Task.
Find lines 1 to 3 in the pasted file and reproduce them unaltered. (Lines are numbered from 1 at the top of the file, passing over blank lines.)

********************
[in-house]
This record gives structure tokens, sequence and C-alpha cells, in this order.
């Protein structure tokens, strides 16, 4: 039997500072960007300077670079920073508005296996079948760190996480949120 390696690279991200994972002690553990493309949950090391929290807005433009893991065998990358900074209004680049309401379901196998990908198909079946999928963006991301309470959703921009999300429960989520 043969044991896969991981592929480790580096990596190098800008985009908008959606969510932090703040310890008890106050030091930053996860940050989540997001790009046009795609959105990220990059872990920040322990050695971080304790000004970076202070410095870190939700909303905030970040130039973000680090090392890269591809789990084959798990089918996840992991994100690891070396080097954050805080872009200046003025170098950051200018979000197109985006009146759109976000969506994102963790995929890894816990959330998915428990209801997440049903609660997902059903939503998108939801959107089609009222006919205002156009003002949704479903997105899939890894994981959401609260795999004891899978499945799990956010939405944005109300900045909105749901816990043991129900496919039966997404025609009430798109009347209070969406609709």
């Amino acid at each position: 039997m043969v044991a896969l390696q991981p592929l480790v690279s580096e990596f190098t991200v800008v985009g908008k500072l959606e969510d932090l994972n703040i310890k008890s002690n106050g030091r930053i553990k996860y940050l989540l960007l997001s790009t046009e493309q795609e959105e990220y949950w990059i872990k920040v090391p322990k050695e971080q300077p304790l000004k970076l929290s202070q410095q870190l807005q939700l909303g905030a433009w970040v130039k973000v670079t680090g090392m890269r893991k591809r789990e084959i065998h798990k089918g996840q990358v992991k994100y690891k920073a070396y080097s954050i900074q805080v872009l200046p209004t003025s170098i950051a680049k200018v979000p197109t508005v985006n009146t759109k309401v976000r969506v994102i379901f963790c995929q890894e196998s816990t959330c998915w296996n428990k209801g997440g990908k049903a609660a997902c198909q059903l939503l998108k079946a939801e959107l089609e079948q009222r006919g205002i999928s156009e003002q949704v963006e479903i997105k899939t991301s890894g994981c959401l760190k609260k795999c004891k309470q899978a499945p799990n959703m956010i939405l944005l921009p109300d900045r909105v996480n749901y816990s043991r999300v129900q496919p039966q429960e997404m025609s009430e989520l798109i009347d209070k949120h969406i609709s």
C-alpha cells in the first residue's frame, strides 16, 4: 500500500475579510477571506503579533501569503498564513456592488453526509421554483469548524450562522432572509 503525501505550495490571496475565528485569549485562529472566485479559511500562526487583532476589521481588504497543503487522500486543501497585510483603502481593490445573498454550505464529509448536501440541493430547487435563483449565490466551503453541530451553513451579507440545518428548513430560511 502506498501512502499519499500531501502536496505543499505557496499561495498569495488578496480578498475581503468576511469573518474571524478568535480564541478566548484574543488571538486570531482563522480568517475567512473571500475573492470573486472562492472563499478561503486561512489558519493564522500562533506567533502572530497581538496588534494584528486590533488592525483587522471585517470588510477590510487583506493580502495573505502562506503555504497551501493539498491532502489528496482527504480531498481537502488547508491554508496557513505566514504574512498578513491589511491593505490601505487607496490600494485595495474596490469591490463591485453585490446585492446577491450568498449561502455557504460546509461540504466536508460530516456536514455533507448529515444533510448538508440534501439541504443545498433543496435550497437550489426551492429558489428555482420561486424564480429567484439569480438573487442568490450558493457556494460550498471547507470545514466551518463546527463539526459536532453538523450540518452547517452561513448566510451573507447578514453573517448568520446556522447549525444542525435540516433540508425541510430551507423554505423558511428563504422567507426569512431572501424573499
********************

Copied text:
[in-house]
This record gives structure tokens, sequence and C-alpha cells, in this order.
């Protein structure tokens, strides 16, 4: 039997500072960007300077670079920073508005296996079948760190996480949120 390696690279991200994972002690553990493309949950090391929290807005433009893991065998990358900074209004680049309401379901196998990908198909079946999928963006991301309470959703921009999300429960989520 043969044991896969991981592929480790580096990596190098800008985009908008959606969510932090703040310890008890106050030091930053996860940050989540997001790009046009795609959105990220990059872990920040322990050695971080304790000004970076202070410095870190939700909303905030970040130039973000680090090392890269591809789990084959798990089918996840992991994100690891070396080097954050805080872009200046003025170098950051200018979000197109985006009146759109976000969506994102963790995929890894816990959330998915428990209801997440049903609660997902059903939503998108939801959107089609009222006919205002156009003002949704479903997105899939890894994981959401609260795999004891899978499945799990956010939405944005109300900045909105749901816990043991129900496919039966997404025609009430798109009347209070969406609709």